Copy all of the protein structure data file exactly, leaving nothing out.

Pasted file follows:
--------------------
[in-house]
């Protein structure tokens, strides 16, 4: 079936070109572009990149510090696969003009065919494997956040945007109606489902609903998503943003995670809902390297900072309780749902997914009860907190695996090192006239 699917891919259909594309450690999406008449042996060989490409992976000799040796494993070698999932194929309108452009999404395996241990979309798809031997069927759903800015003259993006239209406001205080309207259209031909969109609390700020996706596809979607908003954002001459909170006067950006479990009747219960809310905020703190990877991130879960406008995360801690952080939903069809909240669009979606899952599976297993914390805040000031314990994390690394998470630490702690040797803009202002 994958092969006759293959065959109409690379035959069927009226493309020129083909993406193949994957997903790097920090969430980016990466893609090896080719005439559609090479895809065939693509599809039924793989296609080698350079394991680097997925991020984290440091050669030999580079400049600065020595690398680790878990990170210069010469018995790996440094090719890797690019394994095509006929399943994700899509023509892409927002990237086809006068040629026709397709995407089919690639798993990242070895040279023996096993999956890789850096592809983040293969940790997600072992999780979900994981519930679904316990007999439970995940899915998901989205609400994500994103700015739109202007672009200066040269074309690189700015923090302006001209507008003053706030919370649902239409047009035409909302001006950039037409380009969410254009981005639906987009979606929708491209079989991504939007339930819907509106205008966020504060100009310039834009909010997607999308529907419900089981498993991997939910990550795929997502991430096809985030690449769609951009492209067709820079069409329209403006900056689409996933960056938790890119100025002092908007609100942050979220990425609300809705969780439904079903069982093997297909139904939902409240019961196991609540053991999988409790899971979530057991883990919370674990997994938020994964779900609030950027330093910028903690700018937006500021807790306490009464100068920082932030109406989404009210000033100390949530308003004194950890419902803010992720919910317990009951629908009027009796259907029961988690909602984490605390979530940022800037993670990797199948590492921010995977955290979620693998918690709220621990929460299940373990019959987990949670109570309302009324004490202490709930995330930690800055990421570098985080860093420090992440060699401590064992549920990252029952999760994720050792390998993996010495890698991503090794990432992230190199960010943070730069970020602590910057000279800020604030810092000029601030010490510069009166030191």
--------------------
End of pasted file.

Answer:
[in-house]
């Protein structure tokens, strides 16, 4: 079936070109572009990149510090696969003009065919494997956040945007109606489902609903998503943003995670809902390297900072309780749902997914009860907190695996090192006239 699917891919259909594309450690999406008449042996060989490409992976000799040796494993070698999932194929309108452009999404395996241990979309798809031997069927759903800015003259993006239209406001205080309207259209031909969109609390700020996706596809979607908003954002001459909170006067950006479990009747219960809310905020703190990877991130879960406008995360801690952080939903069809909240669009979606899952599976297993914390805040000031314990994390690394998470630490702690040797803009202002 994958092969006759293959065959109409690379035959069927009226493309020129083909993406193949994957997903790097920090969430980016990466893609090896080719005439559609090479895809065939693509599809039924793989296609080698350079394991680097997925991020984290440091050669030999580079400049600065020595690398680790878990990170210069010469018995790996440094090719890797690019394994095509006929399943994700899509023509892409927002990237086809006068040629026709397709995407089919690639798993990242070895040279023996096993999956890789850096592809983040293969940790997600072992999780979900994981519930679904316990007999439970995940899915998901989205609400994500994103700015739109202007672009200066040269074309690189700015923090302006001209507008003053706030919370649902239409047009035409909302001006950039037409380009969410254009981005639906987009979606929708491209079989991504939007339930819907509106205008966020504060100009310039834009909010997607999308529907419900089981498993991997939910990550795929997502991430096809985030690449769609951009492209067709820079069409329209403006900056689409996933960056938790890119100025002092908007609100942050979220990425609300809705969780439904079903069982093997297909139904939902409240019961196991609540053991999988409790899971979530057991883990919370674990997994938020994964779900609030950027330093910028903690700018937006500021807790306490009464100068920082932030109406989404009210000033100390949530308003004194950890419902803010992720919910317990009951629908009027009796259907029961988690909602984490605390979530940022800037993670990797199948590492921010995977955290979620693998918690709220621990929460299940373990019959987990949670109570309302009324004490202490709930995330930690800055990421570098985080860093420090992440060699401590064992549920990252029952999760994720050792390998993996010495890698991503090794990432992230190199960010943070730069970020602590910057000279800020604030810092000029601030010490510069009166030191």